Mayor Emanuel Announces Plans to Complete the Chicago Riverwalk

October 8, 2012

Continuous Walkway to Connect Lake Michigan to Confluence of the Three River Branches

The Jetty

Mayor Rahm Emanuel today announced plans to complete the Chicago Riverwalk along the main branch of the Chicago River, which will build a continuous walkway and recreational amenity connecting the lakefront with the heart of downtown.

“The Chicago River is our second shoreline, which has played such a critical role in Chicago’s early history, the development of our industry and our quality of life,” said Mayor Emanuel. “It is now time to celebrate this incredible waterway with the completion of the entire riverwalk project, from Lake Michigan to the confluence of the three branches.”

The design plans unveiled today include conceptual ideas for each of the six blocks from State Street west to Lake Street with distinctive identities and purpose, thematically named:  The Marina (from State to Dearborn); The Cove (Dearborn to Clark); The River Theater (Clark to LaSalle); The Swimming Hole (LaSalle to Wells); The Jetty (Wells to Franklin) and The Boardwalk (Franklin to Lake).

The bridges over the river establish a boundary between each block, which allow for each to have a unique identity and landscaping.  Each block will be linked by the continuous walkway along the river, beneath each bridge.  The design of the blocks has considered the previous feasibility studies and the changing operations of the waterway.      

The Marina is designed to accommodate restaurant retail space and public seating.  The River Theater will serve as the location for the vertical access between Upper Wacker and the Riverwalk level.  The Cove may accommodate kayak rental retail space and allow for human-powered watercraft to dock.

The Swimming Hole provides a great area for recreation, which may include a water feature such as a zero-depth fountain.   The Jetty is a location for learning about the ecology of the river, with floating gardens and piers for fishing.  The Boardwalk will be the site of an iconic bridge bringing people from Upper Wacker down to the Riverwalk level.  It will be surrounded by floating gardens and landscaping. 

The plans reflect the build-out limits and general design of the entire riverwalk project which was agreed upon through a public development process in 1999.  That comprehensive design work took place with the cooperation of the United States Coast Guard and Army Corps of Engineers and other waterway stakeholders – community groups, commercial operators and the recreational users of the river.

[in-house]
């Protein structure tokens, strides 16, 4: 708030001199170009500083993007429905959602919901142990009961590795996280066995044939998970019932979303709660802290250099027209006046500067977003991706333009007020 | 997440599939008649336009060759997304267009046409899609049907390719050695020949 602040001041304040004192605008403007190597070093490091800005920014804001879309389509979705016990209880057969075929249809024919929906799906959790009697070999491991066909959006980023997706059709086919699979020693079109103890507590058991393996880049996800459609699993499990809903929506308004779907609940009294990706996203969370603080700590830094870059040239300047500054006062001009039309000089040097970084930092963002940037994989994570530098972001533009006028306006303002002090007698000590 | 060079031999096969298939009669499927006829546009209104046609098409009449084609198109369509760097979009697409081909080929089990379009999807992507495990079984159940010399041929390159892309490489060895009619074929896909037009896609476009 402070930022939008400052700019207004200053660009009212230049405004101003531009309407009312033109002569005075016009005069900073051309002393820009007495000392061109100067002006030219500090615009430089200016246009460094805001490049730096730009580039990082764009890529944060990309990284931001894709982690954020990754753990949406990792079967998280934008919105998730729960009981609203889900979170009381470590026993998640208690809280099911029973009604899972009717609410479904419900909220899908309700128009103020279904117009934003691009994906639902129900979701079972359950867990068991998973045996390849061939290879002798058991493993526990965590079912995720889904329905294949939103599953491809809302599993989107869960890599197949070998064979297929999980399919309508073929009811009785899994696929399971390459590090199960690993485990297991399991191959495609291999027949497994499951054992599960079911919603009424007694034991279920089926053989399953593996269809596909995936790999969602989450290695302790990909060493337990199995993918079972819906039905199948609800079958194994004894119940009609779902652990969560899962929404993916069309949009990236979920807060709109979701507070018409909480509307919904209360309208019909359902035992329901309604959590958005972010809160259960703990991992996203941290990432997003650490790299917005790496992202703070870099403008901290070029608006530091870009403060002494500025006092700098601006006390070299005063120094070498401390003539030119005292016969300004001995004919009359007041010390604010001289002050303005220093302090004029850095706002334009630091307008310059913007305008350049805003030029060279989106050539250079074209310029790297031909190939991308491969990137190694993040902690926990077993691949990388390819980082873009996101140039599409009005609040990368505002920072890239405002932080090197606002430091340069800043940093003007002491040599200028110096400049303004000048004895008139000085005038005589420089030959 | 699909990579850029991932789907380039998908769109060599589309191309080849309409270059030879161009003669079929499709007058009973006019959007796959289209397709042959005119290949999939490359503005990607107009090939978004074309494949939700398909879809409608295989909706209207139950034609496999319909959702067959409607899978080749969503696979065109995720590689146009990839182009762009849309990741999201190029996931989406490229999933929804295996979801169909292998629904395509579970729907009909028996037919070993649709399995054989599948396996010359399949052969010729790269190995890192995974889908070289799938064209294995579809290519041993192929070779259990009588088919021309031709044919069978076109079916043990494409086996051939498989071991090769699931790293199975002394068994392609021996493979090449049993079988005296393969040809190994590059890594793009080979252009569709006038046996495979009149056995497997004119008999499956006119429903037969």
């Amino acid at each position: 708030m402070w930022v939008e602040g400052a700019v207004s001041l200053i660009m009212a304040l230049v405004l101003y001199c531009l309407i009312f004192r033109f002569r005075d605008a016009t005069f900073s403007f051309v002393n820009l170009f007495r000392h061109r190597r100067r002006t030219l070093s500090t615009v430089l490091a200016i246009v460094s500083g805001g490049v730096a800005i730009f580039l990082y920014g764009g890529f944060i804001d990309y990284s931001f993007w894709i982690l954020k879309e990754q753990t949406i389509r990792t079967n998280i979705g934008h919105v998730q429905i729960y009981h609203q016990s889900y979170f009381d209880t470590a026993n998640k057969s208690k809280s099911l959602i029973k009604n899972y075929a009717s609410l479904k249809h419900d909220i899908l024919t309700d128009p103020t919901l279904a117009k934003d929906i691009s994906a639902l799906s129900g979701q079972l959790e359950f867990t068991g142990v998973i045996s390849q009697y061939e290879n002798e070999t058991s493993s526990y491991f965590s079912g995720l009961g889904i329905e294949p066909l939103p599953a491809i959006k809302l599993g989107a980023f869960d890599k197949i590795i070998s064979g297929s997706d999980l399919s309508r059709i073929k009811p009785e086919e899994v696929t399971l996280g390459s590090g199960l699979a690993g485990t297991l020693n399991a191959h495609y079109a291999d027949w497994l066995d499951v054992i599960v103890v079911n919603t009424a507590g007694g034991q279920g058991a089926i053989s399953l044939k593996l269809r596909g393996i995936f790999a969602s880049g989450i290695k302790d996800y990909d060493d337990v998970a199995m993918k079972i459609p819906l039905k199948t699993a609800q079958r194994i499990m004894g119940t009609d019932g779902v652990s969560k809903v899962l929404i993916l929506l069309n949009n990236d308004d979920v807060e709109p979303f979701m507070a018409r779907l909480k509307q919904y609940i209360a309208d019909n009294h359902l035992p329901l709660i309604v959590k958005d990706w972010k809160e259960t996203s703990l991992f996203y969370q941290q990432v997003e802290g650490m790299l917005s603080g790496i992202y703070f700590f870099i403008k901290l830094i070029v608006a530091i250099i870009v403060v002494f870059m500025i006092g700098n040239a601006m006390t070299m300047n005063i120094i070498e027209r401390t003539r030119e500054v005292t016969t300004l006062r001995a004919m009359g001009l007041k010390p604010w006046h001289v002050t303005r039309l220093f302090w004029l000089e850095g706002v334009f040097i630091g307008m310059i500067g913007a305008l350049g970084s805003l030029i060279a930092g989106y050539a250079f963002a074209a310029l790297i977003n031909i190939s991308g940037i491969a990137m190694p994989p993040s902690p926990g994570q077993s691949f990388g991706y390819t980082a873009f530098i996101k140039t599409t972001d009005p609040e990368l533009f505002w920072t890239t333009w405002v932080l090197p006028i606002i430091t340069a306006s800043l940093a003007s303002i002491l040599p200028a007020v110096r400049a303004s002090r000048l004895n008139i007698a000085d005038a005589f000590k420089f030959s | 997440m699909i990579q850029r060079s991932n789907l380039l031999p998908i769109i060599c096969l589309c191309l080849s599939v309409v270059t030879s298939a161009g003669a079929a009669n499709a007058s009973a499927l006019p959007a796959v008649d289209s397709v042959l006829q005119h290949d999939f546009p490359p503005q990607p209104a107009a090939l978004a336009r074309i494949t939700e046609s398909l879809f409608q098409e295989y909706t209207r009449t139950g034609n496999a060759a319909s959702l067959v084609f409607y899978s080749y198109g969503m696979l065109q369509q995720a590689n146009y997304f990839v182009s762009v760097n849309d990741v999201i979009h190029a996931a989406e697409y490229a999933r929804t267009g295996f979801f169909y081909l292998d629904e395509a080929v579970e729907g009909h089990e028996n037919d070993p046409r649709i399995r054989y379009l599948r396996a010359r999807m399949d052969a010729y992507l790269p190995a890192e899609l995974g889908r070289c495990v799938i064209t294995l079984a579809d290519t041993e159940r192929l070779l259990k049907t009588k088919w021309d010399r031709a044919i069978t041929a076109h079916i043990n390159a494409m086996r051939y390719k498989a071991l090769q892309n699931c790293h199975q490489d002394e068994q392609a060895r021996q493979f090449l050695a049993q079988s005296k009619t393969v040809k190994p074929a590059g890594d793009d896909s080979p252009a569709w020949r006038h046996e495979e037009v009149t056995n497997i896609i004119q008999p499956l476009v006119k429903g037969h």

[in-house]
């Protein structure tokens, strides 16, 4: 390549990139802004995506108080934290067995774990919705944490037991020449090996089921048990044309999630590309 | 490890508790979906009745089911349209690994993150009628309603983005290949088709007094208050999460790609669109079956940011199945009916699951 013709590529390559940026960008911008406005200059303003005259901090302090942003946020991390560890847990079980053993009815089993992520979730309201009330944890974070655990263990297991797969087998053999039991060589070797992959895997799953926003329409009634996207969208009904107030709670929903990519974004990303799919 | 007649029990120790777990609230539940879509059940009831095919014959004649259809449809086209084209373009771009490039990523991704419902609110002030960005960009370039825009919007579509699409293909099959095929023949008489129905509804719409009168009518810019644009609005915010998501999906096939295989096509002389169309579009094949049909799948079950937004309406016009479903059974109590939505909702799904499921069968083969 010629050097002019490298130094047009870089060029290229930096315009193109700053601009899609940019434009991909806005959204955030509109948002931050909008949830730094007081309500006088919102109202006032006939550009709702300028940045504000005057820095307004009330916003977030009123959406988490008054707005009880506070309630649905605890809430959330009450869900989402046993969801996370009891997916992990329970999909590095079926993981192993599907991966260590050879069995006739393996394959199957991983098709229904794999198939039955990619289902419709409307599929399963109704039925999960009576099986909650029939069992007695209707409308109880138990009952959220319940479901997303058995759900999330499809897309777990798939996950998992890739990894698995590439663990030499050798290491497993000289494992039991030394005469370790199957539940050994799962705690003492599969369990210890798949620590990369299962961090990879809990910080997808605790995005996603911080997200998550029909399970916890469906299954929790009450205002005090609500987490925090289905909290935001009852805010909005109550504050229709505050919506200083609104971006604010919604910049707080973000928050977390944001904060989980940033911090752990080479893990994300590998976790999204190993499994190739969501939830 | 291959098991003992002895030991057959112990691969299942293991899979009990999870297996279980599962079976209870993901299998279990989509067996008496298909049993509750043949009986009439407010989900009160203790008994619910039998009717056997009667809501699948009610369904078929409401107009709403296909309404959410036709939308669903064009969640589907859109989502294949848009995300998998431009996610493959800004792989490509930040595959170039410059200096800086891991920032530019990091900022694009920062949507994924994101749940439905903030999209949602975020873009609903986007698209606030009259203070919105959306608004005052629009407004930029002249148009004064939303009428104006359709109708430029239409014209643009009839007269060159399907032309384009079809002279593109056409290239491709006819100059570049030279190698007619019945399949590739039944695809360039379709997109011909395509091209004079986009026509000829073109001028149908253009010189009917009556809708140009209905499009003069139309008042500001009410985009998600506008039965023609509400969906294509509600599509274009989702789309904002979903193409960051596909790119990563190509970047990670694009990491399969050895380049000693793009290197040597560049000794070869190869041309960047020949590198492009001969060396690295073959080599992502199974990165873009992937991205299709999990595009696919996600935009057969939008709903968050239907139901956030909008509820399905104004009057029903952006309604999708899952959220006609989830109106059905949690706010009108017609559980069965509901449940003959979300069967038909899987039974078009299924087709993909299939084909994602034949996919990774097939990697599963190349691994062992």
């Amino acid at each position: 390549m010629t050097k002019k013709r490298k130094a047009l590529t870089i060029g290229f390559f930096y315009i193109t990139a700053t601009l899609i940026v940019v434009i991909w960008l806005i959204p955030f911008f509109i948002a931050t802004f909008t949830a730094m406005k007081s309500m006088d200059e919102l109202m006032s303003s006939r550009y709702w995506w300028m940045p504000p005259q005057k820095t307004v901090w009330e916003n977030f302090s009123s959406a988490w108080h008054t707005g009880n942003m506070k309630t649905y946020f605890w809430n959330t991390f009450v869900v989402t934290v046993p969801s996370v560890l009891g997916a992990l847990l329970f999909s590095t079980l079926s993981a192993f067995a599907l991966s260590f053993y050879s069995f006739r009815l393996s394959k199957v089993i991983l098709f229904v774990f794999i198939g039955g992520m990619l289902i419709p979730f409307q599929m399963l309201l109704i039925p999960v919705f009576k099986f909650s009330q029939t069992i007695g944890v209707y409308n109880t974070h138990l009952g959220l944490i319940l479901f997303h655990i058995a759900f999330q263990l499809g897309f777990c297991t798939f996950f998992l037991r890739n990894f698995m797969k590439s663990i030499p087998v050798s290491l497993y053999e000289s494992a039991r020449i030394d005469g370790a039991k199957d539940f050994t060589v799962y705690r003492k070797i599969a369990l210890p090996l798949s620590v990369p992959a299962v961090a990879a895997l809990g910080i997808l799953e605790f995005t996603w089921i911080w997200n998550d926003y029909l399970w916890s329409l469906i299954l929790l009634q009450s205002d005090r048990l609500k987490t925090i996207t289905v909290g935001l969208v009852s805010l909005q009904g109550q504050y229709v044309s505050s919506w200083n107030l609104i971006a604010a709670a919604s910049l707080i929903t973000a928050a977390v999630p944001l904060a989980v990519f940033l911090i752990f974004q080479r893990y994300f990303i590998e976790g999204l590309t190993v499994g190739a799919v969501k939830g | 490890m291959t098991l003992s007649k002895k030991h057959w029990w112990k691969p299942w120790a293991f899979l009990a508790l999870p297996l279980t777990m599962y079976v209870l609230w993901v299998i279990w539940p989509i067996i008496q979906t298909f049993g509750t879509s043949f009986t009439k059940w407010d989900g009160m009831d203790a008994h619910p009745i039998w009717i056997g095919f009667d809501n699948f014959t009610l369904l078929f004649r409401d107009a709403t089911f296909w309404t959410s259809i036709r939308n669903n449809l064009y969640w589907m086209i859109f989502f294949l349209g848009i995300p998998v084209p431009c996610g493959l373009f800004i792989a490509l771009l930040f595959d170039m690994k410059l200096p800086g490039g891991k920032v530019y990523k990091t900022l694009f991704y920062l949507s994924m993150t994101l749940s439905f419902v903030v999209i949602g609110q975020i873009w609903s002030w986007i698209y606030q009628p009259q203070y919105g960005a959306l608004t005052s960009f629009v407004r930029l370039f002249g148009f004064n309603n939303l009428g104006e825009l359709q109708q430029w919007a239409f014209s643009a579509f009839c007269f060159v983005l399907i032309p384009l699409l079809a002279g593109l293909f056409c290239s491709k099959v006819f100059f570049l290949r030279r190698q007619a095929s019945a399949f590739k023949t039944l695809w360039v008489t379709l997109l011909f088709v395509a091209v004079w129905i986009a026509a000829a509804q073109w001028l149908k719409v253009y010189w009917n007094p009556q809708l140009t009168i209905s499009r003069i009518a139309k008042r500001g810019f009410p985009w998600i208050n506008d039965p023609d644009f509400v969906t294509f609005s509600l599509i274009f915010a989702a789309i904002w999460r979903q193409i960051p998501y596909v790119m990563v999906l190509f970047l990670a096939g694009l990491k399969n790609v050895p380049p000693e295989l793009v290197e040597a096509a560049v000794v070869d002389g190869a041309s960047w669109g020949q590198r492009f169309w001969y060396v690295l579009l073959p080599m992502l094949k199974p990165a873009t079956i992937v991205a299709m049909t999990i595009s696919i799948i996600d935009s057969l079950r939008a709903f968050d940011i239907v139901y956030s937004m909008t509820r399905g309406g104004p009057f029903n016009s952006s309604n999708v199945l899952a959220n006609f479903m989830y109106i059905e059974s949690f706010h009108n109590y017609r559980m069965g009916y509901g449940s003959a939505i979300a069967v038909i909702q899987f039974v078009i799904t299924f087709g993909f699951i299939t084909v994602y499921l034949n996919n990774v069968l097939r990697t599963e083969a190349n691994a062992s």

“To really appreciate the Chicago River, it is essential to create accessible places where people can walk, wander, dine and relax,” said Margaret Frisbie, Executive Director of Friends of the Chicago River. “The Chicago Riverwalk will be a tremendous urban natural resource amenity which will produce jobs and provide new public open space for the people that live and work here or visit.”

The Chicago Department of Transportation (CDOT) has been working on the Chicago Riverwalk since East-West Wacker Drive reconstruction began in the 1990s.  The roadway was reconfigured to accommodate the expansion of the riverwalk to promote a pedestrian walkway and activate the space as a public amenity.  The East-West Wacker Project included utility build-outs for the future riverwalk build-out for the entire length from Michigan to Lake Street.

In 2005, CDOT dedicated the Vietnam Veterans memorial west of Wabash Avenue.  In 2009, CDOT completed the first phase of the Riverwalk build-out at Michigan Avenue and Wabash, which was funded through Tax Increment Financing.

In 2010, CDOT issued an RFP/RFQ for the team to finalize the design of the framework plan developed through the city’s Riverwalk Development Committee.   In May 2011, the chosen design team of Sasaki Associates Inc., Alfred Benesch & Co., Ross Barney Architects and Jacobs/Ryan Associates began work on the design plans for the next six blocks from State to Lake.

“A completed riverwalk not only adds to the livability of the city, but will enhance our economy by expanding our recreational offerings for tourists,” said Lou Raizin, President of Broadway in Chicago and Director of Choose Chicago.  “This is another great placemaking opportunity that will energize public space in a way that is both practical and inspirational.  The riverwalk, once completed, will be that next great place in Chicago.”

As Mayor Emanuel is committed to finishing the final phases of the riverwalk, he has charged CDOT to find creative ways to finance the construction of the remaining six blocks from State to Lake.  CDOT recently submitted a letter of interest to the US Department of Transportation for funding through the Transportation Infrastructure Finance Innovation Act (TIFIA) program.  

TIFIA provides credit assistance for qualified infrastructure projects, and is designed to fill market gaps and leverage other investment by providing capital.  It is intended only for projects of regional or national significance.  The TIFIA request includes funds to complete the design work from LaSalle Street to Lake Street, and the construction of the entire length of the build-out, which is estimated at $90-100 million.

Consistent with the City’s public-private partnership initiatives, the City will also pursue sponsorship opportunities for the ongoing maintenance and operations of the new riverwalk facilities.  


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